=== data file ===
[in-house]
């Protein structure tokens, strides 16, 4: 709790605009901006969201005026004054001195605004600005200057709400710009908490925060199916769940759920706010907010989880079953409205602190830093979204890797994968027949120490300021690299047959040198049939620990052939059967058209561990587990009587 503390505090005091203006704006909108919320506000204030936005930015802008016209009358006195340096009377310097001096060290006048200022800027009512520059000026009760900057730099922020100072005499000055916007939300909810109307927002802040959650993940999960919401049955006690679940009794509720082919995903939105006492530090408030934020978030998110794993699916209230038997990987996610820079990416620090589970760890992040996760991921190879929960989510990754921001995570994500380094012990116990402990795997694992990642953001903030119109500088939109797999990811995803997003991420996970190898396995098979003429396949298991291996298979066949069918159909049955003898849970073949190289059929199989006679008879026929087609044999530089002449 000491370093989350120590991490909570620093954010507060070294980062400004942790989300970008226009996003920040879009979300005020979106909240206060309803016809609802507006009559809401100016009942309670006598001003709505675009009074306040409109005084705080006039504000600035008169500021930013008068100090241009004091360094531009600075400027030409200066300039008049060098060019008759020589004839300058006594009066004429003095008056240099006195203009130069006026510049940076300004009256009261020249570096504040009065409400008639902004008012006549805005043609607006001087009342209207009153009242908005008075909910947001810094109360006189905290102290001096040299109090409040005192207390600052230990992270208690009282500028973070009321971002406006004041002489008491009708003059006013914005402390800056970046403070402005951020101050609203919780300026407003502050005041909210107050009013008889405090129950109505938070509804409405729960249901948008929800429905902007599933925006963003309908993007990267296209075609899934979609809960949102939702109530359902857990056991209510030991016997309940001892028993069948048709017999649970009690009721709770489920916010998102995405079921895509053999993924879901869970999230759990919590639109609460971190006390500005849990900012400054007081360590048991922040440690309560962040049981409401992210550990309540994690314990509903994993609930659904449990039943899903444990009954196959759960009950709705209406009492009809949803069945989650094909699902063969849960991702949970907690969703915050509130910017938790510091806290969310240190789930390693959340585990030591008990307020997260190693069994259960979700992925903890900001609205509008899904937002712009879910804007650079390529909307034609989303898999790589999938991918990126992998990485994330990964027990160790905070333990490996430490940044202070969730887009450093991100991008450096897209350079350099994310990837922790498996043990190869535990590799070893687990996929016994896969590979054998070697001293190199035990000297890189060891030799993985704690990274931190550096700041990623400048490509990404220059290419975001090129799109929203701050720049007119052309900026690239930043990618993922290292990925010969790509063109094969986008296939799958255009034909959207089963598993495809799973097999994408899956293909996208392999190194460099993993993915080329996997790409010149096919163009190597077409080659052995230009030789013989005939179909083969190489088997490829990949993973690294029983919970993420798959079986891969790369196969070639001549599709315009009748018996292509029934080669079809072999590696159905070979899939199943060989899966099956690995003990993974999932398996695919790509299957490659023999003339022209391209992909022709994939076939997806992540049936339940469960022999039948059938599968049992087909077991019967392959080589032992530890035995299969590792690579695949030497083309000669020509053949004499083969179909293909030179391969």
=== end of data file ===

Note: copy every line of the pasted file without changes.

[in-house]
């Protein structure tokens, strides 16, 4: 709790605009901006969201005026004054001195605004600005200057709400710009908490925060199916769940759920706010907010989880079953409205602190830093979204890797994968027949120490300021690299047959040198049939620990052939059967058209561990587990009587 503390505090005091203006704006909108919320506000204030936005930015802008016209009358006195340096009377310097001096060290006048200022800027009512520059000026009760900057730099922020100072005499000055916007939300909810109307927002802040959650993940999960919401049955006690679940009794509720082919995903939105006492530090408030934020978030998110794993699916209230038997990987996610820079990416620090589970760890992040996760991921190879929960989510990754921001995570994500380094012990116990402990795997694992990642953001903030119109500088939109797999990811995803997003991420996970190898396995098979003429396949298991291996298979066949069918159909049955003898849970073949190289059929199989006679008879026929087609044999530089002449 000491370093989350120590991490909570620093954010507060070294980062400004942790989300970008226009996003920040879009979300005020979106909240206060309803016809609802507006009559809401100016009942309670006598001003709505675009009074306040409109005084705080006039504000600035008169500021930013008068100090241009004091360094531009600075400027030409200066300039008049060098060019008759020589004839300058006594009066004429003095008056240099006195203009130069006026510049940076300004009256009261020249570096504040009065409400008639902004008012006549805005043609607006001087009342209207009153009242908005008075909910947001810094109360006189905290102290001096040299109090409040005192207390600052230990992270208690009282500028973070009321971002406006004041002489008491009708003059006013914005402390800056970046403070402005951020101050609203919780300026407003502050005041909210107050009013008889405090129950109505938070509804409405729960249901948008929800429905902007599933925006963003309908993007990267296209075609899934979609809960949102939702109530359902857990056991209510030991016997309940001892028993069948048709017999649970009690009721709770489920916010998102995405079921895509053999993924879901869970999230759990919590639109609460971190006390500005849990900012400054007081360590048991922040440690309560962040049981409401992210550990309540994690314990509903994993609930659904449990039943899903444990009954196959759960009950709705209406009492009809949803069945989650094909699902063969849960991702949970907690969703915050509130910017938790510091806290969310240190789930390693959340585990030591008990307020997260190693069994259960979700992925903890900001609205509008899904937002712009879910804007650079390529909307034609989303898999790589999938991918990126992998990485994330990964027990160790905070333990490996430490940044202070969730887009450093991100991008450096897209350079350099994310990837922790498996043990190869535990590799070893687990996929016994896969590979054998070697001293190199035990000297890189060891030799993985704690990274931190550096700041990623400048490509990404220059290419975001090129799109929203701050720049007119052309900026690239930043990618993922290292990925010969790509063109094969986008296939799958255009034909959207089963598993495809799973097999994408899956293909996208392999190194460099993993993915080329996997790409010149096919163009190597077409080659052995230009030789013989005939179909083969190489088997490829990949993973690294029983919970993420798959079986891969790369196969070639001549599709315009009748018996292509029934080669079809072999590696159905070979899939199943060989899966099956690995003990993974999932398996695919790509299957490659023999003339022209391209992909022709994939076939997806992540049936339940469960022999039948059938599968049992087909077991019967392959080589032992530890035995299969590792690579695949030497083309000669020509053949004499083969179909293909030179391969």